Challenges and future of Neo Banking in Indian Banking Industry – A way Forward
1.Dr.S.Amudhan, 2.Dr.J.Poornima, 3.Dr Pacha. Malyadri
1Assistant Professor, Department of Management, St Jospeh’s University, Bengaluru, India – 560027
1Assistant Professor, Department of Profession Accounting & Finance, Kristu Jayanti College (Autonomous), Bengaluru, India
3Former Principal & ICSSR Senior Fellow, Center for Economic and Social Studies, Hyderabad
Neo Bank has acquired popularity recently as a result of its introduction into the financial technology market. If one wishes to characterise Neo Banks, they can be described as Banks with no physical presence who exclusively communicate with their customer base online. The phrase combines the words artificial intelligence and information technology. A Neo Bank’s main goal is to give its clients a flawless online banking experience.
As a result of the loss of confidence in the established banks during the global financial crisis, neo banking business models spread around the globe. In 2015, it reached adulthood in markets like the UK, where it has since grown up. There appear to have been three distinct forms of these “challenger banks” (so-called since they appeared in the wake of the global financial crisis).
The article focuses on neo-banks and online marketplace lenders as two subsectors of the Fintech industry. While online marketplace lenders seek to exclude traditional banks from the credit-processing chain, modern banks offer low-cost deposit services to customers. Both categories of newcomers assert that their aspirations will transform the financial sector by “disrupting” long-established conventional commercial banking business models.
Neobank is still a name that many people in India are unfamiliar with, but this is soon likely to change as Fintech investors and some major entrepreneurs are becoming interested in it. Because of its customer-centric approach to service and the entry of players like NiYO and YONO, India will soon be emerging as a playground for Neo-banks.
Although tech-driven start-ups have also lately entered the banking industry, these “neo-banks” or “challenger banks,” as they are more commonly called, have little to no physical presence and instead offer all services through their apps and websites. They are formidable rivals in the field of digital banking thanks to their sole dependence on technology, but this could also introduce new dangers. Monzo, Revolut, and Starling Bank in the UK, as well as Chime, Simple, and Varo Money in the USA, are examples of these types of fintech businesses in this field.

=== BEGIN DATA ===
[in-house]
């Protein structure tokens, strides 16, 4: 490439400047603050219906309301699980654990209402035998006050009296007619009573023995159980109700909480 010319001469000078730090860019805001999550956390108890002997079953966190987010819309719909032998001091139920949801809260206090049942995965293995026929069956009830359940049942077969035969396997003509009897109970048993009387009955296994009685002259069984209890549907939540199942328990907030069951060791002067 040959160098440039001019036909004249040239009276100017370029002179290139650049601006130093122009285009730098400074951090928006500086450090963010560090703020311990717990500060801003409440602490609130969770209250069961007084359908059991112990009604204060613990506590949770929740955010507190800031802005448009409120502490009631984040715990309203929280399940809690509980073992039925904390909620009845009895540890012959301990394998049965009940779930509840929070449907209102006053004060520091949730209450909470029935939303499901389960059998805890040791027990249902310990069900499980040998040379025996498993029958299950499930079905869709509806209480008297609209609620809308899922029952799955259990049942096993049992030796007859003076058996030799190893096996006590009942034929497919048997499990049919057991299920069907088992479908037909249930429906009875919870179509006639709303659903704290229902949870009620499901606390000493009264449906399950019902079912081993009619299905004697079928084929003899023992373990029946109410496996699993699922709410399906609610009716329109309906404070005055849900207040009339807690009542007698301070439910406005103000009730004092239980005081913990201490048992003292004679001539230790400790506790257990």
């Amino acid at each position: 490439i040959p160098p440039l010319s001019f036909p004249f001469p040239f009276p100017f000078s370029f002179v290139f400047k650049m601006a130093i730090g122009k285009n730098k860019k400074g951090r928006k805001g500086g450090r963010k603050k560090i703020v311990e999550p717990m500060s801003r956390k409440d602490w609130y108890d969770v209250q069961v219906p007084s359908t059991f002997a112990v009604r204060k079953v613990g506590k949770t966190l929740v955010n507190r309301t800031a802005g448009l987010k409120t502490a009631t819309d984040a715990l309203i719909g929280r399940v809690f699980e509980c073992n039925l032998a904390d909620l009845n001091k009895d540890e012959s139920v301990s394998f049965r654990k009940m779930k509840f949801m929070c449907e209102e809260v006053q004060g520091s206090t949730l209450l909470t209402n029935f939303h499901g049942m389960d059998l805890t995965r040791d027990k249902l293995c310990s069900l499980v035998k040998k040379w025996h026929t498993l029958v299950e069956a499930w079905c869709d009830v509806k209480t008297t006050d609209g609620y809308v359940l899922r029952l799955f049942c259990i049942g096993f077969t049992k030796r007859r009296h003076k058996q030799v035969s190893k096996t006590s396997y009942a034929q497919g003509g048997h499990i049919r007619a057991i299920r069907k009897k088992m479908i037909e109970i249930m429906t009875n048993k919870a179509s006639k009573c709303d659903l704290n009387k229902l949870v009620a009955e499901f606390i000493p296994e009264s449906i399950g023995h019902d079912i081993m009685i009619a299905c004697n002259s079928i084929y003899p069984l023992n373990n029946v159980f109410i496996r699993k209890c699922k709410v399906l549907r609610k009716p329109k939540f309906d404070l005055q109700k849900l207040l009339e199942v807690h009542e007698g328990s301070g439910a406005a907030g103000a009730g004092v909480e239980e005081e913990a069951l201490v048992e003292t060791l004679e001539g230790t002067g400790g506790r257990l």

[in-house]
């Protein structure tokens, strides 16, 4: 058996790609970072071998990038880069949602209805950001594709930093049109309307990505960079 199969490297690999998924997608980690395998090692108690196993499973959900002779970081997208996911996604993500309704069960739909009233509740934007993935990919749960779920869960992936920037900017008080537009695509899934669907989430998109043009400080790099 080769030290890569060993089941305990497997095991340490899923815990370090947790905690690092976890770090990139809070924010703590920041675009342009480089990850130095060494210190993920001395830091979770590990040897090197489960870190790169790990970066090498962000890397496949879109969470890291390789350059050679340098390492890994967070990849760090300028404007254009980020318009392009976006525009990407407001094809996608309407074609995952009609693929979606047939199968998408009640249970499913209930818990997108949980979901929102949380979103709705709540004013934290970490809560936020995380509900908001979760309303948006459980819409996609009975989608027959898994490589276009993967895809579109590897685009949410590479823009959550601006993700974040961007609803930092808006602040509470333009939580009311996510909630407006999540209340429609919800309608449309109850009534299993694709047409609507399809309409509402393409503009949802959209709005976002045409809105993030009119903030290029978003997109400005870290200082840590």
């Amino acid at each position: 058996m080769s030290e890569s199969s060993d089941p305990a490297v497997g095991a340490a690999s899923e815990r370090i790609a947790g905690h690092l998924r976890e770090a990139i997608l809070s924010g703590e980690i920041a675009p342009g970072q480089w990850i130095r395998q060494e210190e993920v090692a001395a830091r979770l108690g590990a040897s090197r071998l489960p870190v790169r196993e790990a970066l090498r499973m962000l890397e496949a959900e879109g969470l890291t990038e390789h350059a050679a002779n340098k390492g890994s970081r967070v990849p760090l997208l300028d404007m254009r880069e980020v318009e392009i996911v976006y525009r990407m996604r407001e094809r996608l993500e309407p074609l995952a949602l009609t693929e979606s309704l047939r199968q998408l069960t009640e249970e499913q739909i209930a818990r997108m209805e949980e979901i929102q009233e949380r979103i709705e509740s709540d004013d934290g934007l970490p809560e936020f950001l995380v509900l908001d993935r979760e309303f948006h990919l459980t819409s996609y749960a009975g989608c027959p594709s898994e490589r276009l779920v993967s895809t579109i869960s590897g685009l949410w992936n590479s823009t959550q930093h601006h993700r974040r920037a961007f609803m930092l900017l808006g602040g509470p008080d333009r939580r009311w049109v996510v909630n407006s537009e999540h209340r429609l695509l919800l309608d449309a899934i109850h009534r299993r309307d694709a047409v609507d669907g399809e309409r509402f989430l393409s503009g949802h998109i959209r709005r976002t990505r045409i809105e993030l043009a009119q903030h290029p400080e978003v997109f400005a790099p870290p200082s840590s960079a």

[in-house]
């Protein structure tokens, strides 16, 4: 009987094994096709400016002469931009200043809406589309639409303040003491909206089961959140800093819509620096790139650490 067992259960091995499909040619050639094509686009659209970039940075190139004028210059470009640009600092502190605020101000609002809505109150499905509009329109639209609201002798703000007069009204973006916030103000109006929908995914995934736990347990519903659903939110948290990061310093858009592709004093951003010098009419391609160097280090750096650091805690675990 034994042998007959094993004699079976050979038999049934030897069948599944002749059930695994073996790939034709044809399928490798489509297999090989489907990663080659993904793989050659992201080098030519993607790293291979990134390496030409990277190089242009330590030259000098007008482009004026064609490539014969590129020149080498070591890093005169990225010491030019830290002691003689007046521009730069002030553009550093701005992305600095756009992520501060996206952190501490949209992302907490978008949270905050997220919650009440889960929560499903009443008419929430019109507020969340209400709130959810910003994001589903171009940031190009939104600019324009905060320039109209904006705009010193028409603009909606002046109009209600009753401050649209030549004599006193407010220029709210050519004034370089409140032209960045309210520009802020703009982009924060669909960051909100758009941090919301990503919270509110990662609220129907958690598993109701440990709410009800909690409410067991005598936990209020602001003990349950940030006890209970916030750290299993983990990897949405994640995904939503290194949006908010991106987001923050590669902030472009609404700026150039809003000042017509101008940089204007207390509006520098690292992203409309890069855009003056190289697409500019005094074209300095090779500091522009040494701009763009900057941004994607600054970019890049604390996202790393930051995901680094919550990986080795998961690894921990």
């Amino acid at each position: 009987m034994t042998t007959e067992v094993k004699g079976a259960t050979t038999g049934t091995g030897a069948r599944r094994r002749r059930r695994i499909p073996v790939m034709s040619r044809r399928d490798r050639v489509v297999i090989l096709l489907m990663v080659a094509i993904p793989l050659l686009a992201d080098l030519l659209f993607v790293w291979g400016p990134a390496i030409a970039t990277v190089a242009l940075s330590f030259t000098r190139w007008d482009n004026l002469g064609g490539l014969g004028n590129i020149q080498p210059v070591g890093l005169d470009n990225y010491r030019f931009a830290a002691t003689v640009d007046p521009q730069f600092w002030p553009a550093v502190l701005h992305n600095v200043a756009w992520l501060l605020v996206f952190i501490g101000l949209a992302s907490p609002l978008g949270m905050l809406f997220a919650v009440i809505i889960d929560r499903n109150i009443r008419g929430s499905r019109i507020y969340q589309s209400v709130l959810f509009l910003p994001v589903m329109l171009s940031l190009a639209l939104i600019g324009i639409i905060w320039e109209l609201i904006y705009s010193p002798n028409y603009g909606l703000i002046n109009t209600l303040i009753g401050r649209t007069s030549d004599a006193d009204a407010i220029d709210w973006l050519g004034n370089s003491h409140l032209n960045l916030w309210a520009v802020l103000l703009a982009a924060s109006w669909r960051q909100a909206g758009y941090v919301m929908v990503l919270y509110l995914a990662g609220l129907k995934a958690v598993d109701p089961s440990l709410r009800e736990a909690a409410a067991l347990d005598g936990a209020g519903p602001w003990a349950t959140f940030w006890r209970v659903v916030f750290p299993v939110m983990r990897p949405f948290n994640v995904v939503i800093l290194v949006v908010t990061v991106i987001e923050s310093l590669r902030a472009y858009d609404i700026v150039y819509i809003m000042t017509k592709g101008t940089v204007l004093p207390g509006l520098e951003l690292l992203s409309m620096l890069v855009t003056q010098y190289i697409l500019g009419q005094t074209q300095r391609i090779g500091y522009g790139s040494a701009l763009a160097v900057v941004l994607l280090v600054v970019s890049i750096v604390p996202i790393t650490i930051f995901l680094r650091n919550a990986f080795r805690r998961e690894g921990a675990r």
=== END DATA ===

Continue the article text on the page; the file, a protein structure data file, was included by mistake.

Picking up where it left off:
When compared to traditional banks, neobanks offer all the same services, including checking and savings accounts, payment and money transfer services, loans for both individuals and businesses, and other services like assistance with budgeting. These neobanks first appeared around five years ago, specifically in the UK thanks to Fintech players. Some neobank start-ups go through the process of becoming chartered banks. With their universal banking model, which features low cost structures, feature-rich products/services, and simple accessibility, neobanks have begun to disrupt the banking industry’s virtually uncontested harmony.
In India, neobanks and the majority of their product offerings are not subject to government regulation. To ensure that their product offerings correspond to the regulatory standards, they are nevertheless subject to indirect regulations (via their relationships with regulated organisations). To guarantee that the sector matures further, it is imperative that rules change gradually in tandem with the development of the industry. With the introduction of new business models and goods, the neobanking industry is becoming more stable. As a result, the sector may need its own rules to keep an eye on the market.
In this case, incumbent banks are replaced by new technology-driven banks (e.g., “neo-banks”) with full-service “built-for-digital” banking platforms since they are unable to withstand the wave of technology-enabled disruption. Examples of these banks may be found all over the world, including Atom Bank in the UK, Bunq in the Netherlands, WeBank in China, and Varo Money in the US.
Objectives of the study
- To study Neo Banking system in India
- To explore Challenges and future of Neo Banking in Indian Banking Industry
Salient features of Neo Banking
The creation of accounts is one of Neobank’s key functions. Users must enter their first and last names, Social Security number (SSN), email address, and password when creating an account.